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BC PROJECT BIKE : THE STREET/DIRT TRACKER CONVERSION | BUILDING OUR XR400R 2015
Before we got our hands on it, the bike was a weathered '05 XR400R converted for supermoto. Having been previously used as a super commuter, it donned a swollen gas tank & a tired plastic shell, worn & faded from the grip of time. It had all the perks of being previously owned by a performance junkie & between the 450cc piston kit, the high lift cams, the Talon supermoto hubs, Excel wheels, & Akrapovic muffler, we certainly had a lot to tinker with. We always wanted to build a small displacement dirt tracker that could ride just as well in the streets so it was easy deciding to take on a bulletproof & totally street legal XR400R as our next project bike.
A lot of thought goes into building a project bike. Even before you choose the bike you have to consider your budget, you have to determine how much time you're willing to invest, & you have to envision the design that called you to build your bike in the first place. Then comes the breakdown & analysis of parts followed by rebuilding & assembly. Eventually the project reaches its testing phase & because testing requires riding, it's this phase that we find ourselves thinking about the most. Much like any meaningful project bike, this Honda XR400R was built primarily with riding in mind.
Starting the build we decided to switch to a lighter front end design based on the standard design of early CBR 600s - effectively lowering the front end. In case we wanted to return the bike to its pre-build former glory, all parts made for the street/dirt tracker conversion were built to bolt into the existing factory tabs & brackets. A custom steering stem then had to be machined for the trees to work with the bike's steering neck as well as a new front axle to work with the Talon hubs. Then, to allow us to reuse the stock front caliper we milled our own brake plate caliper adapter.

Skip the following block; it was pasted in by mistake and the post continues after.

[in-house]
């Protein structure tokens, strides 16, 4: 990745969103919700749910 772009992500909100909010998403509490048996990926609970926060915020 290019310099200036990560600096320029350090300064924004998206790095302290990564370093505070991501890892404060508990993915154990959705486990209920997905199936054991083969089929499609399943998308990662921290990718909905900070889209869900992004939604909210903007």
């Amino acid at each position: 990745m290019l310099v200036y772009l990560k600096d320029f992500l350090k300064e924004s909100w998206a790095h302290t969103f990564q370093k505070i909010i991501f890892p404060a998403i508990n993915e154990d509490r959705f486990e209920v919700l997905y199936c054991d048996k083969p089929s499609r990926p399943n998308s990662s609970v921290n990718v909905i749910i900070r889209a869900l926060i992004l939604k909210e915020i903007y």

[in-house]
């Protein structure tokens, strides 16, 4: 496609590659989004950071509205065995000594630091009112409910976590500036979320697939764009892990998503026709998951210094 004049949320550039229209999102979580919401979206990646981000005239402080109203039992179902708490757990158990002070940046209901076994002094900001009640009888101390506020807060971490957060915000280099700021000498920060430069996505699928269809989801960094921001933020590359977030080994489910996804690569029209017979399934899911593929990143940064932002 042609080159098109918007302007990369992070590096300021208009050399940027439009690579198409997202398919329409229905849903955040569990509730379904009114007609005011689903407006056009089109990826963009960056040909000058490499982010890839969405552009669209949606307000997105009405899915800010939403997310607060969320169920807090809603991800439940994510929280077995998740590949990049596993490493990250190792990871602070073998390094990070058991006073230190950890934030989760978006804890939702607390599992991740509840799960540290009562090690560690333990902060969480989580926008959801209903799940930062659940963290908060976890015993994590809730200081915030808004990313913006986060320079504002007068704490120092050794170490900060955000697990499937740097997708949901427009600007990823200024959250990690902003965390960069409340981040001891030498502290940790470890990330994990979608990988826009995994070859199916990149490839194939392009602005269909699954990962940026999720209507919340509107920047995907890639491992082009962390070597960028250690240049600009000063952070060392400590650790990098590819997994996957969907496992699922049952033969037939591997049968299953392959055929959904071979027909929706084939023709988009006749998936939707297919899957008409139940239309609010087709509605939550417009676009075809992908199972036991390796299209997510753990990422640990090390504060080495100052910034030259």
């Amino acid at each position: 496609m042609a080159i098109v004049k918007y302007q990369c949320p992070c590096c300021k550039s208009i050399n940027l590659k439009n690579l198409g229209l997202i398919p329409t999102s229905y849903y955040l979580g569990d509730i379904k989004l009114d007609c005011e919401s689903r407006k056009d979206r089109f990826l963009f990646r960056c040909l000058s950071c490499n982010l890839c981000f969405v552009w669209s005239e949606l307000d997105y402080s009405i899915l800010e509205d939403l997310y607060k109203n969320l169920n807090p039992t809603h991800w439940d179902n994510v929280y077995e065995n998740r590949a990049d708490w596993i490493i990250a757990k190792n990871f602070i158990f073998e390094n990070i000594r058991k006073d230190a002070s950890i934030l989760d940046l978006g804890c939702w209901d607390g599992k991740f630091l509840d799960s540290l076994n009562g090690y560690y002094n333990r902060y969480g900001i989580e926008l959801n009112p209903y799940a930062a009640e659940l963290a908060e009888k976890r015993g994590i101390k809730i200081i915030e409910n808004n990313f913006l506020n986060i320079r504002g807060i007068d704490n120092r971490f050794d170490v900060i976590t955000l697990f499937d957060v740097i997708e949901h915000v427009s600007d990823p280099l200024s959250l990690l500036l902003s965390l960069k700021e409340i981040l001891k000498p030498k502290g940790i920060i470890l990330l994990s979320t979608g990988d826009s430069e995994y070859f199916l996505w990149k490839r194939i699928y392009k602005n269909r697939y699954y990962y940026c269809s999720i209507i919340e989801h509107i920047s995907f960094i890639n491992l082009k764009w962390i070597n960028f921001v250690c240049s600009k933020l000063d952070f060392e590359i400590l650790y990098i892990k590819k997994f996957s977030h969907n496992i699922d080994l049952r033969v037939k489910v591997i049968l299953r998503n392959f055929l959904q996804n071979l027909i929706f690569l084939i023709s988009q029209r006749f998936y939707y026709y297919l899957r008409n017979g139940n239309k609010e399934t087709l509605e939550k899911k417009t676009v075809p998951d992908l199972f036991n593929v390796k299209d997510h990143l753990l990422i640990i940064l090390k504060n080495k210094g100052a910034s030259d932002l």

Reworking the front end brought the rear higher than we prefer to ride so we leveled the seat with a bolt-in rear sub frame & adjusted the rear shocks to a higher pre-load setting. After leveling the rear, we placed a tracker seat that we made with 3/4" tubing wrapped around the bottom. The seat itself is carbon fiber & is accentuated with a simple gold pinstripe. The upholstery was designed in black suede Alcantra to offer a more modern look & is double-stitched in gold to complement the seat's pinstripe. We topped off the rear with an LED tail light housed in a brushed aluminum plate & then switched our focus to the tank.
As with our other builds, we really wanted the XR400R to shine a little bit differently to the observer so instead of using a gas tank from some other bike, we decided to make ours from scratch. We wanted the tank to be simple so we handmade a teardrop style tank out of aluminum & machined the gas cap in house. We polished everything to a mirror finish & gave the tank a subtle scalloped paint design. The tank was then fitted with a golden pinstripe, pulling together the color theme set by the seat & upholstery.
After building the tank we bent the bars in house out of 7/8" stainless tubing & built the front number plate which is handmade from aluminum & contains slots that were milled to bring air to the oil cooler. With riding always in mind, we then added lights to make the bike street legal, allowing us to take the XR400R from the dirt to the streets.
We loved the look of the Akrapovic muffler so we kept it, but we made our own headers out of oversized stainless tubing. We brushed the headers but left them unpolished & with exposed welds to play with the imperfect, impermanent, & incomplete nature of the Japanese Wabi-sabi aesthetic.
After the build, there was a noticeable amount of weight shaved off of an already light moto enduro & we were left with a refreshing take on the Honda XR400R. We succeeded in building a bike that stood out, but more importantly we built a bike we could ride. Whether it's on the city streets or the unpaved back roads, this build is sure to reel in the fun & is guaranteed to turn a few heads while doing so.